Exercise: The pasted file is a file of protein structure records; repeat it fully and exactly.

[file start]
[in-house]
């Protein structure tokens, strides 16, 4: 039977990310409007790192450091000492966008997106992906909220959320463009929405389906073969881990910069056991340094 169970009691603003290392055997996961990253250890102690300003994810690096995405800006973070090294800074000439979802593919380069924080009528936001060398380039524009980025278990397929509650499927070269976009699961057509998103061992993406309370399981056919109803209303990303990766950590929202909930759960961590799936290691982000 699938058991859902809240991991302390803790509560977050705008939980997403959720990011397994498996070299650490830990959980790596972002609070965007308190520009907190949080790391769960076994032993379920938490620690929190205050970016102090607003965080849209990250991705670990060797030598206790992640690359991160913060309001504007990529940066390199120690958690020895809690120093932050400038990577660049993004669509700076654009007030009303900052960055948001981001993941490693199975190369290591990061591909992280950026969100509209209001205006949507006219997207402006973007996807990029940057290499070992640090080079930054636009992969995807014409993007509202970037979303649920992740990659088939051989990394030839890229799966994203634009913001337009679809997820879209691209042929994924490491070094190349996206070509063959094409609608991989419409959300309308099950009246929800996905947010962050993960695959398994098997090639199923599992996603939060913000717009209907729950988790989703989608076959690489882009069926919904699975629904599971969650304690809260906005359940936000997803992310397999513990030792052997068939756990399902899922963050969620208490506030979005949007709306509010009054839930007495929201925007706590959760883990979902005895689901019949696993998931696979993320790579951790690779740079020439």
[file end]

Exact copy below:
[in-house]
């Protein structure tokens, strides 16, 4: 039977990310409007790192450091000492966008997106992906909220959320463009929405389906073969881990910069056991340094 169970009691603003290392055997996961990253250890102690300003994810690096995405800006973070090294800074000439979802593919380069924080009528936001060398380039524009980025278990397929509650499927070269976009699961057509998103061992993406309370399981056919109803209303990303990766950590929202909930759960961590799936290691982000 699938058991859902809240991991302390803790509560977050705008939980997403959720990011397994498996070299650490830990959980790596972002609070965007308190520009907190949080790391769960076994032993379920938490620690929190205050970016102090607003965080849209990250991705670990060797030598206790992640690359991160913060309001504007990529940066390199120690958690020895809690120093932050400038990577660049993004669509700076654009007030009303900052960055948001981001993941490693199975190369290591990061591909992280950026969100509209209001205006949507006219997207402006973007996807990029940057290499070992640090080079930054636009992969995807014409993007509202970037979303649920992740990659088939051989990394030839890229799966994203634009913001337009679809997820879209691209042929994924490491070094190349996206070509063959094409609608991989419409959300309308099950009246929800996905947010962050993960695959398994098997090639199923599992996603939060913000717009209907729950988790989703989608076959690489882009069926919904699975629904599971969650304690809260906005359940936000997803992310397999513990030792052997068939756990399902899922963050969620208490506030979005949007709306509010009054839930007495929201925007706590959760883990979902005895689901019949696993998931696979993320790579951790690779740079020439």